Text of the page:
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  1. Pages in category "Converts to Judaism from Roman Catholicism" The following 45 pages are in this category, out of 45 total. This list may not reflect recent changes.

  2. Roman Catholicism Signature Ferdinand III (Ferdinand Ernest; 13 July 1608, in Graz – 2 April 1657, in Vienna) was from 1621 Archduke of Austria , King of Hungary from 1625, King of Croatia and Bohemia from 1627 and Holy Roman Emperor from 1637 until his death in 1657.

  3. Bishop John Milner was an English Roman Catholic cleric and writer highly active in promoting Roman Catholic emancipation until his death in 1826. He was a leader in anti-Enlightenment thought and had a significant influence in England as well as Ireland, and was involved in shaping the Roman Catholic response to earlier efforts in Parliament to enact Roman Catholic emancipation measures.

  4. Roman Catholicism Frederick III ( German : Friedrich III, 21 September 1415 – 19 August 1493) was Holy Roman Emperor from 1452 until his death. He was the fourth king and first emperor of the House of Habsburg .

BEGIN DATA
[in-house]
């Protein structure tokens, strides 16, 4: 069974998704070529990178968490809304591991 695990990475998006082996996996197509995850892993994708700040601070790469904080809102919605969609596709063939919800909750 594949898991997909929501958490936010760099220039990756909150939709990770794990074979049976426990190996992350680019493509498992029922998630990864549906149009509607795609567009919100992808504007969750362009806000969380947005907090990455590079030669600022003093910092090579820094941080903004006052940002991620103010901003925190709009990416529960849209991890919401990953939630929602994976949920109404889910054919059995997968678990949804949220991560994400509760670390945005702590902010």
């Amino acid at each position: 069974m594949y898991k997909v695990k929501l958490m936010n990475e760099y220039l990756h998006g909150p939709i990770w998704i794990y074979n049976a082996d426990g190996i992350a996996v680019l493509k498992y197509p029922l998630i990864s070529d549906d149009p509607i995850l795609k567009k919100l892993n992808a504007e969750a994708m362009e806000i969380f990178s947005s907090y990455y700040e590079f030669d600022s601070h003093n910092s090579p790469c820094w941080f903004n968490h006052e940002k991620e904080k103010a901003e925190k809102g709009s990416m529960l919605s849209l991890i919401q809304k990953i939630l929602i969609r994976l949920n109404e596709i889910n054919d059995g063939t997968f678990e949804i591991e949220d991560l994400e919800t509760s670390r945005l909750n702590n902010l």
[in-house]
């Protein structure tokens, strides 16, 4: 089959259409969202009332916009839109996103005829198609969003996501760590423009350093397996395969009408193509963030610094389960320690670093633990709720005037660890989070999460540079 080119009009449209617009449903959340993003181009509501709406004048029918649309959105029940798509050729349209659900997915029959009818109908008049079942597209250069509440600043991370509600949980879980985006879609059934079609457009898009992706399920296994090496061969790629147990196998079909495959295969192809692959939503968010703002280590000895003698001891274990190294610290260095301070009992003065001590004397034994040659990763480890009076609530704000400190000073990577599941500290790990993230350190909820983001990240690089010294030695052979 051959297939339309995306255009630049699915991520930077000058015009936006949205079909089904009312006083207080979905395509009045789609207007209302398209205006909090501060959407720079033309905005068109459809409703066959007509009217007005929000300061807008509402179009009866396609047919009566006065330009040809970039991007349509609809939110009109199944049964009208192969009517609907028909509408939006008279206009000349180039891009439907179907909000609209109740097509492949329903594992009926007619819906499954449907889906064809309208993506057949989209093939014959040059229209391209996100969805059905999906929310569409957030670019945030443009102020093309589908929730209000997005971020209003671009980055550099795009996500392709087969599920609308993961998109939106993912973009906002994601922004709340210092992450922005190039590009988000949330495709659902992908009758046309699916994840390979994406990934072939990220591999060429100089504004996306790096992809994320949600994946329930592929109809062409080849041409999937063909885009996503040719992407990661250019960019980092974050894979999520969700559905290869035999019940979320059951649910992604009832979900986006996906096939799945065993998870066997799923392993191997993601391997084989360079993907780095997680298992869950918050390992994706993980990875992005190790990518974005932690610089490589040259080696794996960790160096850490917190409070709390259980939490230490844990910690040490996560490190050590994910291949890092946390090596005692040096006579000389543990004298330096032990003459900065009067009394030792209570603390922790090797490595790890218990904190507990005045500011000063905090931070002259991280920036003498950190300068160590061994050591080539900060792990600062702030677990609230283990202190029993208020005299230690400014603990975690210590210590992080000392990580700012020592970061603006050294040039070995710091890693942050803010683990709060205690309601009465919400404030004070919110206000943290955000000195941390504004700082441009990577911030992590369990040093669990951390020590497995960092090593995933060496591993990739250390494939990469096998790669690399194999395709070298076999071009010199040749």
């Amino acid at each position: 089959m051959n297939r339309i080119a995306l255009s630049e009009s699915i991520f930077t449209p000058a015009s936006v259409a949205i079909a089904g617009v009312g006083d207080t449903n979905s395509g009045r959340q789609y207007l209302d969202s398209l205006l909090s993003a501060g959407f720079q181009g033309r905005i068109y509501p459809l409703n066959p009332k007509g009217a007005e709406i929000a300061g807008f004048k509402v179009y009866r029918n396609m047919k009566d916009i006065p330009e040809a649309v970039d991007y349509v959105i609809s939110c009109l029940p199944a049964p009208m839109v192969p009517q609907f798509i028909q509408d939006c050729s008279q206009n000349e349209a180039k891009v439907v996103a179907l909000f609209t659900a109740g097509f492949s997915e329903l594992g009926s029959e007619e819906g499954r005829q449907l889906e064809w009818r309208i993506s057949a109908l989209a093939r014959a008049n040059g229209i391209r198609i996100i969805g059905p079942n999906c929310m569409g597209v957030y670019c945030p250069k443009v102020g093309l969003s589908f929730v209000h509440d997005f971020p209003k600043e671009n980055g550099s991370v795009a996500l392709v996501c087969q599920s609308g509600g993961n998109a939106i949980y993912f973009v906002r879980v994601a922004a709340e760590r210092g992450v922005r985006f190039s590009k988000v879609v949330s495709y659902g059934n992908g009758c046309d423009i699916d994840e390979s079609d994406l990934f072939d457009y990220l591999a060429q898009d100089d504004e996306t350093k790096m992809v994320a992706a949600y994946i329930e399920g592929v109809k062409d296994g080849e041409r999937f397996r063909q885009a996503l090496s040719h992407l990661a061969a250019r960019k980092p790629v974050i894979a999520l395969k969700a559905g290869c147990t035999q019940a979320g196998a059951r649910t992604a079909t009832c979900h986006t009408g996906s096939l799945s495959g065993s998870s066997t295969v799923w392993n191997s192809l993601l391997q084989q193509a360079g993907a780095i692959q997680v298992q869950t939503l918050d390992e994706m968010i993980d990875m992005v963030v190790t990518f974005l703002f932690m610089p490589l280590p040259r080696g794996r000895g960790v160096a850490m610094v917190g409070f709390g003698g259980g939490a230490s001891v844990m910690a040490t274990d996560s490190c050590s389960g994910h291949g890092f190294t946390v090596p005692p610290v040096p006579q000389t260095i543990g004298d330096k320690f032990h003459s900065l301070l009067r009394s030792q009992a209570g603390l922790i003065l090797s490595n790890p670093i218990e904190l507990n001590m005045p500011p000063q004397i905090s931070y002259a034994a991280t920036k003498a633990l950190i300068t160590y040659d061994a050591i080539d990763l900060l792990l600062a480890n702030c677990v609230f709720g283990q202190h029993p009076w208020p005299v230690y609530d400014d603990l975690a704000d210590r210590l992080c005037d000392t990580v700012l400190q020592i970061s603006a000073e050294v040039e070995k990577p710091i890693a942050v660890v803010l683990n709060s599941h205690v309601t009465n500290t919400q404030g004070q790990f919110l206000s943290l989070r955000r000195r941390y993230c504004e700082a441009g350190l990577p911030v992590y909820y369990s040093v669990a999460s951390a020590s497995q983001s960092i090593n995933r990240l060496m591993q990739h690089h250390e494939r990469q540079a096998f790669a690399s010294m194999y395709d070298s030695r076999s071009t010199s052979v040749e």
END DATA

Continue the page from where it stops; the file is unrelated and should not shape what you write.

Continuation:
5. This is an online database of bishops and dioceses of the Roman Catholic Church. It contains geographical, organizational and address information on each Catholic diocese in the world, including Eastern Catholic Churches in communion with the Holy See , such as the Maronite Catholic Church or the Syro-Malabar Church .

  6. Roman Catholicism See also: Jerusalem in Christianity § Jerusalem as an allegory for the Church Supersessionism is not the name of any official Roman Catholic Church doctrine and the word appears in no Church documents, but official Catholic teaching has reflected varying levels of supersessionist thought throughout its history, especially prior to the mid-twentieth century.

  7. Biography Family. Matthias was born in the Austrian capital of Vienna as the fourth son of Maximilian II, Holy Roman Emperor, and Maria of Spain.His brothers were Rudolf (who became Emperor Rudolf II), Ernest, Maximilian (from 1585 Grand Master of the Teutonic Order), Albert (archbishop of Toledo, later governor of the Netherlands), and Wenceslaus (Grand Prior of the Order of Malta in Castile).